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Negative Effects Of The Media - With A Free Essay Review
All around the world, technology is growing. Cell phones are never complex enough, TV’s aren’t clear enough and social networking sites just aren’t addicting enough; they must be improved. It seems as though every minute new ideas are being put on the market and with that, the media explodes. Never before were we able to have the internet in the palm of our hands let alone been able to directly keep up with celebrities’ day-to-day lives (in 160 characters or less.) The new mediums of social media are making it easier to advertise and publicize anything. But in a world where everything is smaller, better working and completely flawless, the media has convinced us that humans must be that way too.
This generation knows nothing short of the word “perfect.” As Courtney E. Martin, author of the book “Perfect Girls, Starving Daughters” explains it, “We are the daughters of feminists who said ‘You can be anything’ and we heard ‘You have to be everything.” Teenagers are burning out by trying to have the best grades, the best bodies, and the best reputations they can achieve. We strive for a goal that does not exist in real life, but is solely portrayed in magazines, television and movies.
Anorexia, bulimia, anxiety disorders, depression, and suicide are only the tip of the problems teenagers today are facing. These disorders are rising because of the stress and pressure the media places on society. Teenage girls across the nation sat down in front of their televisions on November 29th to watch the annual Victoria’s Secret Fashion Show and after five minutes of staring in awe, turned the channel and vowed not to eat for a month. When the show “Hannah Montana” had its main character be a famous pop star as well as a normal teenager with a ton of friends and an early acceptance to Stanford University, girls wonder why maintaining an A average while filling their resumes with extracurricular activities leave them sleep deprived and depressed.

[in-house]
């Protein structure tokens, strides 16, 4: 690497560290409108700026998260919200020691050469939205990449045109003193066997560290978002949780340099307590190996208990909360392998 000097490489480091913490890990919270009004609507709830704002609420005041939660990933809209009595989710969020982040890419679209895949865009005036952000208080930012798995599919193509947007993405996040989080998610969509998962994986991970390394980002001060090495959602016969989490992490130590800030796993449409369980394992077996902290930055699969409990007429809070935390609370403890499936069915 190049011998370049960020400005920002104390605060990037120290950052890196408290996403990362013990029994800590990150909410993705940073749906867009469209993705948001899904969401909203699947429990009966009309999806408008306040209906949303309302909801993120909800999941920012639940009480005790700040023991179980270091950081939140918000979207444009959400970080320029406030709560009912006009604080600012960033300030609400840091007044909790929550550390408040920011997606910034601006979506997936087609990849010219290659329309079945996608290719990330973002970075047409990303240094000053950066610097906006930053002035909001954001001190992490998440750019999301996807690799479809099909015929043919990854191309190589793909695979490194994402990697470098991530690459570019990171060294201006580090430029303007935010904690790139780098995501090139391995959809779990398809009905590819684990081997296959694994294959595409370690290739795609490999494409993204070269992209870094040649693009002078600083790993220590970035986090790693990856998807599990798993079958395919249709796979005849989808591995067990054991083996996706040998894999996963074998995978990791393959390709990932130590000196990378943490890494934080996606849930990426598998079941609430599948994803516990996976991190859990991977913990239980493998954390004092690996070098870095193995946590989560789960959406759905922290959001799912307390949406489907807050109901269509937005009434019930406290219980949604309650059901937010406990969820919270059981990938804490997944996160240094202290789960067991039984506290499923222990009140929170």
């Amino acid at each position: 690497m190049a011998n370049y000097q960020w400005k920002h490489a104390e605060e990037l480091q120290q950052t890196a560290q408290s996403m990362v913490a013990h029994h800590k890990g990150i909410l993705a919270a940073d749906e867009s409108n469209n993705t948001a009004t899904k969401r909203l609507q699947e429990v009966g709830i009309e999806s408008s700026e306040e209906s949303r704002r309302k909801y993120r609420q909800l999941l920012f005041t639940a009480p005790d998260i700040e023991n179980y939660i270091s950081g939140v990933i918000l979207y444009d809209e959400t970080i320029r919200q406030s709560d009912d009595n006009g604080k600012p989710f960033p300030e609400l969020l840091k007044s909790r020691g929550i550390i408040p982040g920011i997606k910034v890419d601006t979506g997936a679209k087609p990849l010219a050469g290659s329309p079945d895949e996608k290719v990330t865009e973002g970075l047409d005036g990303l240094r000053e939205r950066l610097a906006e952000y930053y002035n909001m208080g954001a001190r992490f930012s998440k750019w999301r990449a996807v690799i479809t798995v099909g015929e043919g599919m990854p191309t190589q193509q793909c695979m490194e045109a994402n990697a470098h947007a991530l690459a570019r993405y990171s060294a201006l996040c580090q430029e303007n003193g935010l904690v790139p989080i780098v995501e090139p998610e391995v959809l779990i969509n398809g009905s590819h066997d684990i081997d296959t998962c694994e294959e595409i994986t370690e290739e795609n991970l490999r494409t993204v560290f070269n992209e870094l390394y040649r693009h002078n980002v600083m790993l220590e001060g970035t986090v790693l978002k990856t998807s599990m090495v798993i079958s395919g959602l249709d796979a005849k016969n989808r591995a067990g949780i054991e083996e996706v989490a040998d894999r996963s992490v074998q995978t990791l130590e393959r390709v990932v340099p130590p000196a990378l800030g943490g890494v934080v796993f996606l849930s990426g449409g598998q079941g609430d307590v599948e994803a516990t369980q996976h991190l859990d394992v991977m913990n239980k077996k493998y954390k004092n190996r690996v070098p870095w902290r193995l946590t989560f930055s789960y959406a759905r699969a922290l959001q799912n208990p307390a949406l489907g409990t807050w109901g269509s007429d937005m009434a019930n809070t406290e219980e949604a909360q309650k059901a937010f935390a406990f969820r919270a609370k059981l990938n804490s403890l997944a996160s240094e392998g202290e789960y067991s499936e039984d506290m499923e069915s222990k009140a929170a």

When teenagers don’t turn out like society says, they believe they will be punished. If they’re not valedictorian, they won’t get into college. If they’re not stick thin, nobody will think they are beautiful. These ideas have instilled low self-esteem and horrible confidence in this generation and the media is to blame. Even though there are people in the world saying that everybody is beautiful and there is no perfect life, teenagers are too stubborn to listen. Something has to change the way society views the world. The only way to alter their views is to attack the core of their insecurities.